Monday, December 21, 2009
Douglass F. Taber
University of Delaware
Transition Metal-Mediated C-C Ring Construction: The Stoltz Synthesis of (-)-Cyanthiwigin F
X. Peter Zhang of the University of South Florida extended (Org. Lett. 2009, 11, 2273. ) Co-catalyzed asymmetric cyclopropanation to the activated ester 2. The product 3 readily coupled with amines. André B. Charette of the Université de Montréal showed (J. Am. Chem. Soc. 2009, 131, 6970. ) that even α-olefins such as 4 could be cyclopropanated in high ee with the diazo amide 5. Xue-Long Hou of the Shanghai Institute of Organic Chemistry established (J. Am. Chem. Soc. 2009, 131, 8734. ) conditions for the enantioselective coupling of 7 and 8 to give 9, in which sidechain chirality was also controlled. Tristan H. Lambert of Columbia University found (J. Am. Chem. Soc. 2009, 131, 7536. ) that “methylene” could be transferred in an intramolecular sense from the epoxide of 10 to the alkene, delivering the cyclopropane 11 in high ee.
Yuichi Kobayashi of the Tokyo Institute of Technology established (Org. Lett. 2009, 11, 1103. ) that the 2-picolinoxy leaving group worked well for the SN2' coupling with 13 to give 14. Chang Ho Oh of Hanyang University developed (J. Org. Chem. 2009, 74, 370. ) a new route to cyclopentenones such as 16, by gold-catalyzed cyclization of diynes such as 15. David J. Procter of the University of Manchester used (J. Am. Chem. Soc. 2009, 131, 7214, ; Tetrahedron Lett. 2009, 50, 3224, ) SmI2 to cyclize 17 to 18 and 19 to 20, each with high diastereocontrol.
Yoshiaki Nishibayashi of the University of Tokyo devised (Angew. Chem. Int. Ed. 2009, 48, 2534. Ru catalysts for the cyclization of an enyne such as 21 to the cyclohexadiene 22. Laurel L. Schafer of the University of British Columbia developed (J. Am. Chem. Soc. 2009, 131, 2116. a Zr catalyst for the diastereocontrolled cyclization of amino alkenes such as 23. Hongbin Zhai of the Shangahi Institute of Organic Chemistry showed (J. Org. Chem. 2009, 74, 2592. ) that the Mo-mediated cyclization of 25 also proceeded with high diastereocontrol. Even more impressive was the selectivity Kozo Shishido of the University of Tokushima demonstrated (Tetrahedron Lett. 2009, 50, 1279. ) for the cyclization of 27.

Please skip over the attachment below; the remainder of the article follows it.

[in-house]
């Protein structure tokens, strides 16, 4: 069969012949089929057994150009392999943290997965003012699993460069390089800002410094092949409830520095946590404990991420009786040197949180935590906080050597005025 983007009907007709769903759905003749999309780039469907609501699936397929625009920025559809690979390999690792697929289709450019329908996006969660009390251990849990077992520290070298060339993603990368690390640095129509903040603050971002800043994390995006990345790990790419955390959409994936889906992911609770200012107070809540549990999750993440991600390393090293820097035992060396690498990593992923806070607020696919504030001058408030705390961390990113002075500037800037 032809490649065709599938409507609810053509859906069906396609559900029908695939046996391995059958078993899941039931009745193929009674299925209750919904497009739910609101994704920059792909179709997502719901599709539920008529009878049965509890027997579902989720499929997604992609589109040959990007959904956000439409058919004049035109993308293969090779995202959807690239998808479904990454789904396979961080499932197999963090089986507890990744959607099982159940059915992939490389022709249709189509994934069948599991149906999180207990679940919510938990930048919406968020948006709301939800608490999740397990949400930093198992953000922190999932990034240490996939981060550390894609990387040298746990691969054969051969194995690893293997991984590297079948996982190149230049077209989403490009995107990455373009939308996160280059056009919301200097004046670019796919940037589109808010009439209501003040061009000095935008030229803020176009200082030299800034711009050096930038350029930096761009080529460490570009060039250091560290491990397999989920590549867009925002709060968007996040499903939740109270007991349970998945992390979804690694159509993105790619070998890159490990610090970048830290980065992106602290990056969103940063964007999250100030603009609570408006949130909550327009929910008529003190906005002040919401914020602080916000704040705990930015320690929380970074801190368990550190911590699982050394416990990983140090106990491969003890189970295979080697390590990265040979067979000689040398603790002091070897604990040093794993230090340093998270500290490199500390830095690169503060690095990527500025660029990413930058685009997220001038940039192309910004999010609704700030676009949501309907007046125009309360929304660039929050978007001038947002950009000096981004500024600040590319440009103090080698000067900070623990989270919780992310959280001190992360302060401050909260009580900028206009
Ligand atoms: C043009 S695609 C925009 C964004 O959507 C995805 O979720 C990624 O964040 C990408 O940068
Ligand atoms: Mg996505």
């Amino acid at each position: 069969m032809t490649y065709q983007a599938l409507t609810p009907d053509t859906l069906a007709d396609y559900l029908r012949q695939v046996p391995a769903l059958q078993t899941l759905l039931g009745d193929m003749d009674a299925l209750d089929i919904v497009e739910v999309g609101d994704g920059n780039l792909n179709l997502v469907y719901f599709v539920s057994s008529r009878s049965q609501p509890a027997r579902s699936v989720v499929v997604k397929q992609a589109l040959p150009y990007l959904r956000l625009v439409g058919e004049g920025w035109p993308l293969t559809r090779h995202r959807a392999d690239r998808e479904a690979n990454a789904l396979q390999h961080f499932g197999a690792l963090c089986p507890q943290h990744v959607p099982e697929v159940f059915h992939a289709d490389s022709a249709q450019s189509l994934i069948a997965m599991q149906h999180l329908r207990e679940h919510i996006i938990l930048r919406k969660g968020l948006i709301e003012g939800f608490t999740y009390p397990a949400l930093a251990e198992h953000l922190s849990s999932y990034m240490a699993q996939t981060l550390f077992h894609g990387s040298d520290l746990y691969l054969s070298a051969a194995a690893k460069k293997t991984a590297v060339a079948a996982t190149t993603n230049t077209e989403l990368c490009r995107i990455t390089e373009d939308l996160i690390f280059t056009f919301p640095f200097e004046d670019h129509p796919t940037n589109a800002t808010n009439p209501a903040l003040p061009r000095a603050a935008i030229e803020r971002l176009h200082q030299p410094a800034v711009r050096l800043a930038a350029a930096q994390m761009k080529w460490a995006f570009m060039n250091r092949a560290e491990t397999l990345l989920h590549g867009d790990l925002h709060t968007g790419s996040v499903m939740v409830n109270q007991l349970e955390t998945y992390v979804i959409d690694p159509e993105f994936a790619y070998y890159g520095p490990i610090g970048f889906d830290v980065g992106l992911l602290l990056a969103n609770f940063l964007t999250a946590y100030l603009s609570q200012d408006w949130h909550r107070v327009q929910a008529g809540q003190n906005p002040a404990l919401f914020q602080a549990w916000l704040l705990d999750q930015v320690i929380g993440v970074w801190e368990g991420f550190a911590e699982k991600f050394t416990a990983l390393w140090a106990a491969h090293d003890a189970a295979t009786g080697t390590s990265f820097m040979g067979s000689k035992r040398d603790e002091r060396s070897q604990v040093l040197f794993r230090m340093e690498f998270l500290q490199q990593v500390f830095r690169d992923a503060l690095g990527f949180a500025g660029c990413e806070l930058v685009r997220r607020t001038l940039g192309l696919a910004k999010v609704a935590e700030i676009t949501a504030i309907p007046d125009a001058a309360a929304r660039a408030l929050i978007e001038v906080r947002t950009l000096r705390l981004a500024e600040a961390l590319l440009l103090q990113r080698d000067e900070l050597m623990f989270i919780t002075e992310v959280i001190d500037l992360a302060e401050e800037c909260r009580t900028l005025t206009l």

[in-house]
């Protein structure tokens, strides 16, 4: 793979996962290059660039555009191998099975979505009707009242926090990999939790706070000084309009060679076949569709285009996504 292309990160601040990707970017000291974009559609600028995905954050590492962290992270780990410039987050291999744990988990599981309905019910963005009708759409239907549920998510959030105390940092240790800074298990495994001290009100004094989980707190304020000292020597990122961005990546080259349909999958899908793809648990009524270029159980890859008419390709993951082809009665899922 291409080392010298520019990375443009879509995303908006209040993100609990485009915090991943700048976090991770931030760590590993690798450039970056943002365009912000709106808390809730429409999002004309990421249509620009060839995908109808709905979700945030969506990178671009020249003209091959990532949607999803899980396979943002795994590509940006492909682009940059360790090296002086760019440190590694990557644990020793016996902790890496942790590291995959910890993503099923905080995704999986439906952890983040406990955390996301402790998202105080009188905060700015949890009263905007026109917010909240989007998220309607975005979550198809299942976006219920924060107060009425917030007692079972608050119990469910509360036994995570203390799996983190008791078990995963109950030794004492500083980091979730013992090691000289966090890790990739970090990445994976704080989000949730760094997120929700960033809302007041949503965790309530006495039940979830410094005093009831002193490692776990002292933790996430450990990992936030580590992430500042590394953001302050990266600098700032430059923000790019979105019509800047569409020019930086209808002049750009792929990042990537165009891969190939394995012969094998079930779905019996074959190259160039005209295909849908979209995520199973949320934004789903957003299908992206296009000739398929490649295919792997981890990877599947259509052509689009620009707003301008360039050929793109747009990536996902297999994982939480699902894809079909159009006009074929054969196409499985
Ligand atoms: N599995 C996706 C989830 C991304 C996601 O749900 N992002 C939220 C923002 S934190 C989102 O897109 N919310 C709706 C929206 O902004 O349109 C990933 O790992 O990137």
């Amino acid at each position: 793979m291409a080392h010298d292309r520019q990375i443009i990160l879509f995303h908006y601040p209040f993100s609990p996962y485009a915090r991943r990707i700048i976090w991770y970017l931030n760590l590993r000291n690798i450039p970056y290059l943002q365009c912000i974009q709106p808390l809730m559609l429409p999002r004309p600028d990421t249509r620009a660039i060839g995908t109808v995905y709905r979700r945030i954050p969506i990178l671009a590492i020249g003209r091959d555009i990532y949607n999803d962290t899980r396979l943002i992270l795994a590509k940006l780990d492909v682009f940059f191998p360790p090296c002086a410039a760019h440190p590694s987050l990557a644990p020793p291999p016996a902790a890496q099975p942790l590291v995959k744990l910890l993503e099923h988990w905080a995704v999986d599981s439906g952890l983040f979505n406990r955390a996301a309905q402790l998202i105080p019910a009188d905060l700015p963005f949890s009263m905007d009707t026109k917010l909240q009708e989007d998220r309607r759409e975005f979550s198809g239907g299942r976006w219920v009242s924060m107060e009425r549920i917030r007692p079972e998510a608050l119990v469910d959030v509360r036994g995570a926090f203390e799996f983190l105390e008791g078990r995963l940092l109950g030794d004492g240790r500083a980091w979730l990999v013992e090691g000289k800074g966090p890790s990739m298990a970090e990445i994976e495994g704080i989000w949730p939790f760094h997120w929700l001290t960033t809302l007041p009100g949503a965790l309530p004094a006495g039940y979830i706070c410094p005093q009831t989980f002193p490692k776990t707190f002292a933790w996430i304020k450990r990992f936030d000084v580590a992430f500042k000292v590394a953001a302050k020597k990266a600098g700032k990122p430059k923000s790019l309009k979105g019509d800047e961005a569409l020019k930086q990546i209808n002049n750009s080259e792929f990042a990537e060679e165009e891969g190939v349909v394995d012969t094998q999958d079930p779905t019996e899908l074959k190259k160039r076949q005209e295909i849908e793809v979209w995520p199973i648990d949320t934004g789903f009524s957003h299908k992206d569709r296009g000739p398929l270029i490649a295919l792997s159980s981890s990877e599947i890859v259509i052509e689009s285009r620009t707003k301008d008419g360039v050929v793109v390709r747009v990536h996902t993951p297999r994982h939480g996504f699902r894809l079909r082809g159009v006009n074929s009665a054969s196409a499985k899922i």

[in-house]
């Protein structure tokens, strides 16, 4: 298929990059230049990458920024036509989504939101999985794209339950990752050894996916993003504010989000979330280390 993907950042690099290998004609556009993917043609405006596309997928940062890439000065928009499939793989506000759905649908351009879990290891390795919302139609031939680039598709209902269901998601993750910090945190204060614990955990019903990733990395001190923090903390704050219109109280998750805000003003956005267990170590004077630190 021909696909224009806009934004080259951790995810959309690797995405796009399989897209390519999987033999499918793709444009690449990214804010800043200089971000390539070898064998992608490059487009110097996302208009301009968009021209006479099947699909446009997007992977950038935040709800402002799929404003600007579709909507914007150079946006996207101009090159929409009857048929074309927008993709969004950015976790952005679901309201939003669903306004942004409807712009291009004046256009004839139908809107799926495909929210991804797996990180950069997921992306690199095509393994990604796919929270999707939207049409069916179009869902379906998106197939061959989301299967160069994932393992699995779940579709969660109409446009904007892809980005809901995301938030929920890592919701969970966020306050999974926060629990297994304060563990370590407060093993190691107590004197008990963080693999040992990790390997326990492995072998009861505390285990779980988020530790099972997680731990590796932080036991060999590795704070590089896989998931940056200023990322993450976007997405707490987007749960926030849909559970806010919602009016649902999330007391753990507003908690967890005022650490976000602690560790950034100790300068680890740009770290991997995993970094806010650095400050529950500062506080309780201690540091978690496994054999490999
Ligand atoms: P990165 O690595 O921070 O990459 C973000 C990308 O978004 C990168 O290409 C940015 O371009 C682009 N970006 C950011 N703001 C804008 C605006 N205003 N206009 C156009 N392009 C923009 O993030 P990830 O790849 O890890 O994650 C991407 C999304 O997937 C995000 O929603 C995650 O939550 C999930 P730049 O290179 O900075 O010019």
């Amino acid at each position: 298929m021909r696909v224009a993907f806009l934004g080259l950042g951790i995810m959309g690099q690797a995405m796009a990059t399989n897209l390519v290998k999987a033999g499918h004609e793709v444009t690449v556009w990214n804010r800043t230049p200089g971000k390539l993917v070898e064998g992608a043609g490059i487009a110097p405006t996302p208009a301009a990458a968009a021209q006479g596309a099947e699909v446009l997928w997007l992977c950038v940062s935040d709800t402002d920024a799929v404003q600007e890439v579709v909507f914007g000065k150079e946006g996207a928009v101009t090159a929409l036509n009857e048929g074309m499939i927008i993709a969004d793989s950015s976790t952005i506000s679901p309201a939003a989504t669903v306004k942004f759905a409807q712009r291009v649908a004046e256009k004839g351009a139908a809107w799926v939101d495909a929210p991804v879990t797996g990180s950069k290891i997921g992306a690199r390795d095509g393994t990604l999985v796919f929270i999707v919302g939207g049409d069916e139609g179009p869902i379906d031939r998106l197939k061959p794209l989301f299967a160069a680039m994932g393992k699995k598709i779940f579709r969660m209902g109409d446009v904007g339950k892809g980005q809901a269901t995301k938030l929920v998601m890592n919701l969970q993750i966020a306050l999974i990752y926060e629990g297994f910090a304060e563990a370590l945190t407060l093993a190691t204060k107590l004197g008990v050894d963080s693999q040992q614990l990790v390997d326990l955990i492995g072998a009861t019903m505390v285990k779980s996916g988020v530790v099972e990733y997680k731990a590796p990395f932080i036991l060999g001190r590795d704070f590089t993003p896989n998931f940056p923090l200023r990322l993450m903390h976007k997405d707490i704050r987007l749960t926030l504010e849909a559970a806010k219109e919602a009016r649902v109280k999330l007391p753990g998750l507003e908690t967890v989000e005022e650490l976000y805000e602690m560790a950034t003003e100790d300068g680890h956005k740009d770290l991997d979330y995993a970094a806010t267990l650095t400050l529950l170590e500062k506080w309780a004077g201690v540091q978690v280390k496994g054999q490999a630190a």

Professor Lambert established (J. Am. Chem. Soc. 2009, 131, 2496. ) that the rearrangement of the vinyl cyclopropane 29 to the cyclopentene 30, usually a high temperature process, could be effected with MgI2. We (J. Org. Chem. 2009, 74, 2433. ) found that Fe-mediated cyclocarbonylation of 31 led to the cyclohexenone 32.
Brian M. Stoltz of Caltech prepared (Nature 2008, 453, 1228. ) the diester 33 by dimerization of diallyl succinate followed by methylation. Pd-mediated rearrangement delivered 34, the central ring of (-)-Cyanthiwigin (35), in high de and ee..
D. F. Taber, Org. Chem. Highlights 2009, December 21